PORT-AU-PRINCE, Haiti (AP) — Haitian merchants on Monday ignored the first day of a government ban on the sale and general use of plastic bags and foam food containers.
In a busy, crowded market in the community of Petionville, dozens of vendors openly sold the tightly rolled bags and big packages of to-go food containers without apparent concern they would be stopped. Some said they will keep peddling the goods if the government doesn't provide alternative jobs. Others said they will sell something else if the government enforces the ban.
"It's fine if the government wants to ban the containers but it also needs to create an alternative," said Innocent Petit-Frere, a 57-year-old vendor who, like many others, buys the foam containers from the neighboring Dominican Republic in bulk. He sells packages of 100 containers for $6.87.
Petit-Frere wondered how people would be able to eat meals on the go without access to the containers, of the type used by fast-food restaurants. "You have to eat, and you just can't put the food on the ground," he said from his store as co-workers piled bags of imported rice.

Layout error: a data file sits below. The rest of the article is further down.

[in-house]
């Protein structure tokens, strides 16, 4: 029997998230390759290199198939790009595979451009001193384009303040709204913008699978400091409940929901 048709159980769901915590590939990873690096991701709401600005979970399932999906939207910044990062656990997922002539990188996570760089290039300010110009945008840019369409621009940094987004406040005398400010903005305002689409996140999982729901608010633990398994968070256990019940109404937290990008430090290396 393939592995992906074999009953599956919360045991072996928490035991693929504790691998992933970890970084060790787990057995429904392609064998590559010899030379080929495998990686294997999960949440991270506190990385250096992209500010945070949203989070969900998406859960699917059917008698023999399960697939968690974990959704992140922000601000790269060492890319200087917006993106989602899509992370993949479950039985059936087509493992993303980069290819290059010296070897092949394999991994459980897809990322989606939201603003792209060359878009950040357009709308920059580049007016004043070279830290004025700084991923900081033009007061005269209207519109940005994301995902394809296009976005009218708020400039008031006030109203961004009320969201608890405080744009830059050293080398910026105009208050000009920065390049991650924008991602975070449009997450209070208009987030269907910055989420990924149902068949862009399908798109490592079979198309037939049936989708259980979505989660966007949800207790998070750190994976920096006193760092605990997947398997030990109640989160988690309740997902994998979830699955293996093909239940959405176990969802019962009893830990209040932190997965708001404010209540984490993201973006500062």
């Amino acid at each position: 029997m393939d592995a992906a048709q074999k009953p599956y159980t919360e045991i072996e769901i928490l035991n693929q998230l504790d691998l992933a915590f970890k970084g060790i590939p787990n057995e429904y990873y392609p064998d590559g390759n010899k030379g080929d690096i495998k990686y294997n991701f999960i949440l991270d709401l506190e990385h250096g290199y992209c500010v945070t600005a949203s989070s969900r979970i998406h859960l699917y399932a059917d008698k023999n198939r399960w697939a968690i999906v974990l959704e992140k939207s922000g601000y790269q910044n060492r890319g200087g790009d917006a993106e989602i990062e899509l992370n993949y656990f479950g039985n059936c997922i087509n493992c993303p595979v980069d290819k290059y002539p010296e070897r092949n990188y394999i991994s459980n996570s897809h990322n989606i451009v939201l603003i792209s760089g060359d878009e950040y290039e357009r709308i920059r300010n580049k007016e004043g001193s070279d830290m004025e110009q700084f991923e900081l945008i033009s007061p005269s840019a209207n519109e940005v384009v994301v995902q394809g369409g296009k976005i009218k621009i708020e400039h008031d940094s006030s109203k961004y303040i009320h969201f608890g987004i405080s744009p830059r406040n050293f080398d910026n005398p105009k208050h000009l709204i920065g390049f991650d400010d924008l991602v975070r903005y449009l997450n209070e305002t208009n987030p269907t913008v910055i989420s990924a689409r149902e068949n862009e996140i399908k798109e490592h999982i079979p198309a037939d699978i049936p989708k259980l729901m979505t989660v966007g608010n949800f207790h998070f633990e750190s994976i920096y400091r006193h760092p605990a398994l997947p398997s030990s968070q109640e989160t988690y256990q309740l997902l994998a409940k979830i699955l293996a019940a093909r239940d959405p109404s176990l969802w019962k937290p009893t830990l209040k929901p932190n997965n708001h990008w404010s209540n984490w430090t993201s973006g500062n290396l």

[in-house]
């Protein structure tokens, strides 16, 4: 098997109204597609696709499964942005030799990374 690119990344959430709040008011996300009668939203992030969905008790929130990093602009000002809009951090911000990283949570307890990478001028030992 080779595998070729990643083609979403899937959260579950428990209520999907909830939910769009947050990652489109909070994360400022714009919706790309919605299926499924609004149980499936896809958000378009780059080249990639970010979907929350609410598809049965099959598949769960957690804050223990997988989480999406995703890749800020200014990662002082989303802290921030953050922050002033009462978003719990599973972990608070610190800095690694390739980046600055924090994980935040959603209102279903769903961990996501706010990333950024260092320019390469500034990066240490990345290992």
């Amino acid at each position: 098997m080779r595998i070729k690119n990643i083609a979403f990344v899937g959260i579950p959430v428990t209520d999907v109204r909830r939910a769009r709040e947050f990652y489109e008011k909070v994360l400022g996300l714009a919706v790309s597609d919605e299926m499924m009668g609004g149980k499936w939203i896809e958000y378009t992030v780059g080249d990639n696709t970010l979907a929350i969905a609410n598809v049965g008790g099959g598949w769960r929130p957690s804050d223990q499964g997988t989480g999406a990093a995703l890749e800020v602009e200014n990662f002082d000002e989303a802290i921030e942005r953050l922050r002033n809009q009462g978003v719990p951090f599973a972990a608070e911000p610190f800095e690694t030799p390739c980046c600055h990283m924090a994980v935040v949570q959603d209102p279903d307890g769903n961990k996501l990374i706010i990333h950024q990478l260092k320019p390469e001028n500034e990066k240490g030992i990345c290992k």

The office of Prime Minister Laurent Lamothe announced the ban in August. The goal is to clear some of the litter that is strewn across Port-au-Prince and clogs drainage channels critical to prevent flooding. The measure will most certainly affect Haiti's poor majority, many of whom make a living by selling the bags and boxes on the streets.
It's unclear how the government plans to enforce the ban or if violators face penalties. Customs officials can confiscate the bags and Styrofoam boxes if they seize them on the border.
The prime minister's office didn't immediately respond to questions. Minister of Environment Jean Vilmond Hilaire couldn't be reached for comment.
Bag seller Ovinthe Aristide said he hopes to sell his remaining plastic bags before authorities attempt to crack down and if the ban is enforced he'll look for something else to sell.